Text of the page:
Normal Wear And Tear To Appliances

Like the other items covered, you’ll want to consider the useful life of the appliances provided in your properties. A freezer, when kept up properly, for example, can last for 15 or 20 years. If you just replaced a freezer last year, and it’s now suddenly broken, that may be a case of tenant damage.

Of course, appliances are complex items that can sometimes break without any apparent cause. These cases can be difficult to stomach, but the tenant should not be blamed for appliance durability issues. Instead, consider ensuring the appliances are properly maintained and insured to reduce the impact of such occurrences.

Normal Wear And Tear To Plumbing And Fixtures

Certain parts of the plumbing system will naturally wear out from regular use. Plumbing has regular small leaks from fittings and washers wearing out. These should be easily replaced as part of routine maintenance. Faucets and showerheads can wear out over time from mineral buildup; that is also a natural problem.

However, a large stain on the floor or ceiling from an unreported large leak or overflowed tub would not be normal wear and tear. Similarly, broken toilet bowls, seats, or lids are not expected issues and should be considered tenant damage.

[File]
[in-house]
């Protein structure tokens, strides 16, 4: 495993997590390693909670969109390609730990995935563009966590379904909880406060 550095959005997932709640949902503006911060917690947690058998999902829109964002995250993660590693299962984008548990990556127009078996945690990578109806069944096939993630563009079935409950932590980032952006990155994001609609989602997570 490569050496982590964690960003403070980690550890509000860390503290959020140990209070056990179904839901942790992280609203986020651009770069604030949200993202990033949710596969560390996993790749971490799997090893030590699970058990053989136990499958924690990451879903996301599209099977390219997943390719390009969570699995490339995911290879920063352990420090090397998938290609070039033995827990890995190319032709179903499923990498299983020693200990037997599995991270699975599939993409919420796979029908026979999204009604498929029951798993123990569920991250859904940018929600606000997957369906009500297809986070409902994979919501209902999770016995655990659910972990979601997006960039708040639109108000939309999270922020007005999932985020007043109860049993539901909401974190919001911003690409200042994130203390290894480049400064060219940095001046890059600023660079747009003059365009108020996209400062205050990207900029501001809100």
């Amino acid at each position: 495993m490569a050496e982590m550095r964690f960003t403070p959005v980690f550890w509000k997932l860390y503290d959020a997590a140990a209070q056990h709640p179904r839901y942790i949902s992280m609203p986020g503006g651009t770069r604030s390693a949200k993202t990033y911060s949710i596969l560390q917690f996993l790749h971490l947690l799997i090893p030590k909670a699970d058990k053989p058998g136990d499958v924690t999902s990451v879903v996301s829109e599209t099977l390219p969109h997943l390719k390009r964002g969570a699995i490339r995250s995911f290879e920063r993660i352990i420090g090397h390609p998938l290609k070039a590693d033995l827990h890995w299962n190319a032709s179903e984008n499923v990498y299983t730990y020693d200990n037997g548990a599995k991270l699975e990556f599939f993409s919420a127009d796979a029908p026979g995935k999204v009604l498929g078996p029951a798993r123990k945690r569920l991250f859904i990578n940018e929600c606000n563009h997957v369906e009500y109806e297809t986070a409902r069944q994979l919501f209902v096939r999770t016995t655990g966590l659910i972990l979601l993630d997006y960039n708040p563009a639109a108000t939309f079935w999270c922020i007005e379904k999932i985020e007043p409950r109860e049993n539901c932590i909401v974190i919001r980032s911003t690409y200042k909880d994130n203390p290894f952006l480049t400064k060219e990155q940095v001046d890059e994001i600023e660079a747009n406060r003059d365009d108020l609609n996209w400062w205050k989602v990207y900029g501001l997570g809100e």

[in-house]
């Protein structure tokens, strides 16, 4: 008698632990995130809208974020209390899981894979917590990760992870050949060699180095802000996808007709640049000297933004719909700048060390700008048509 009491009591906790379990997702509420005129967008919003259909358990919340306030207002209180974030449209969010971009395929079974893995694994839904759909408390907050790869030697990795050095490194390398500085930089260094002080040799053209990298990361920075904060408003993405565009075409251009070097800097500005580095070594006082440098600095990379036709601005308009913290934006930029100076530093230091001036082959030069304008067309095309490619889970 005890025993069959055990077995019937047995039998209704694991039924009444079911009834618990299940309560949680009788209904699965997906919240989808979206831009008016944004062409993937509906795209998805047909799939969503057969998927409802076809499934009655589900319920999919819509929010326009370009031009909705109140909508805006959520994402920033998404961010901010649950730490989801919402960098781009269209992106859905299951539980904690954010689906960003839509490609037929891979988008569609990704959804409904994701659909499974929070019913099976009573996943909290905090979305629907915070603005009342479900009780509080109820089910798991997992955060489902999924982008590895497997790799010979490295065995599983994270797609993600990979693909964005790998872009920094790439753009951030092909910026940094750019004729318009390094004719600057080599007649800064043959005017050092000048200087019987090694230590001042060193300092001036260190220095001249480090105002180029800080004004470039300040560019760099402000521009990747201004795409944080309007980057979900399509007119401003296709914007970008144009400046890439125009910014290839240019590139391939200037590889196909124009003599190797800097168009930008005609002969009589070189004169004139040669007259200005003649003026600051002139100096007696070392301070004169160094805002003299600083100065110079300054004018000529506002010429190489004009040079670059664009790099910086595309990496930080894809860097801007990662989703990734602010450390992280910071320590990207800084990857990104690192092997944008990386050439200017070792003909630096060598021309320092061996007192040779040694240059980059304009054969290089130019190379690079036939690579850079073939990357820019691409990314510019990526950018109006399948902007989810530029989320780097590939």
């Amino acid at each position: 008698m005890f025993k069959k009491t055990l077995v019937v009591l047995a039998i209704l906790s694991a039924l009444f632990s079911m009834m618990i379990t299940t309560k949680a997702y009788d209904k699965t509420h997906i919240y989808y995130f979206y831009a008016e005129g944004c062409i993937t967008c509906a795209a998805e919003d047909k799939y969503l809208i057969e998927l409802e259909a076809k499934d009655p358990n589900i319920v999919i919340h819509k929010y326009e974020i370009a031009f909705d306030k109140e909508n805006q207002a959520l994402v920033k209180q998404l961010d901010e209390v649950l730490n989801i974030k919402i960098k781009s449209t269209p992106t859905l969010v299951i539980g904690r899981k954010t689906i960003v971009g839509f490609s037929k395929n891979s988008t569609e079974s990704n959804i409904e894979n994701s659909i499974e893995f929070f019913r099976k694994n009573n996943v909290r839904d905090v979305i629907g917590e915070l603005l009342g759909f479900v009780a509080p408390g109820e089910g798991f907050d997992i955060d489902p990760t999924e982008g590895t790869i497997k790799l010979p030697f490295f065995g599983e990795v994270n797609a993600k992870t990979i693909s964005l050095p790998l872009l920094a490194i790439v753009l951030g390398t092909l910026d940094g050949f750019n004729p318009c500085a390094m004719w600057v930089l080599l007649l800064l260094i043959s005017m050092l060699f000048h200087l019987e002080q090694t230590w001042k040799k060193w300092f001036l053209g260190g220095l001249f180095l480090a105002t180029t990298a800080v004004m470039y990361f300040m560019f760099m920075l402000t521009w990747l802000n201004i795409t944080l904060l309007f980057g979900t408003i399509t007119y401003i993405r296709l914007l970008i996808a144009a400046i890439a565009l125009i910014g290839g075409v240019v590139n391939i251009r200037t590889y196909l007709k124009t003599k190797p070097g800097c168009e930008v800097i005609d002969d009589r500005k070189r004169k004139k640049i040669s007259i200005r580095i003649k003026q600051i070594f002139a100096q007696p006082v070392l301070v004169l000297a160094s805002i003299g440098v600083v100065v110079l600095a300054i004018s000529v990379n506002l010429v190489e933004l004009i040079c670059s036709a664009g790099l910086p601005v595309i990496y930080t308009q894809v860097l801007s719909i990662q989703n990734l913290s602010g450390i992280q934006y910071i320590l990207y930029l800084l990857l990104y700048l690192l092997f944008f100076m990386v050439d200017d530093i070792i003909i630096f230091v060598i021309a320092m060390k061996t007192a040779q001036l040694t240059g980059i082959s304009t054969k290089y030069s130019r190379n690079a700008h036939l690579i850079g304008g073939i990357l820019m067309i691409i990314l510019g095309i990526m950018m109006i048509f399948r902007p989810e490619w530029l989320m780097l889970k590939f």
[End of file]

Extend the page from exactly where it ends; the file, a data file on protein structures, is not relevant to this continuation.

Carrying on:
Normal Wear And Tear To Other Items

As you can see, each category has many similarities in thinking about natural wear and tear. Think about the following for each area or item:

  • How long can I expect this to last?
  • What type of maintenance does this item need for upkeep?
  • Is the tenant responsible for this upkeep, or will I do it?

All of these things should be clear to you, and you should communicate the necessary aspects to your tenants through the lease agreement. This will help to prevent miscommunication.

What Is Considered Damage To A Rental Property?

Understanding what is considered damage to a rental property is crucial; this includes damages like broken windows or significant carpet stains resulting from tenant abuse or neglect.

Damage to a rental property occurs due to unreasonable use, abuse, or accidents. This can also include intentional alterations the tenant made without approval. Even if the tenant didn’t do the damage but rather one of their guests did, the tenant is still responsible for the cost of repairs.

Tenants are responsible for damages that exceed the scope of normal wear and tear, such as holes in walls or broken appliances, which are not covered by the lease agreement. In some cases, tenants will report damages when they happen. In other cases, you will discover them upon tenant move-out.

What distinguishes wear and tear from tenant damage in rental properties?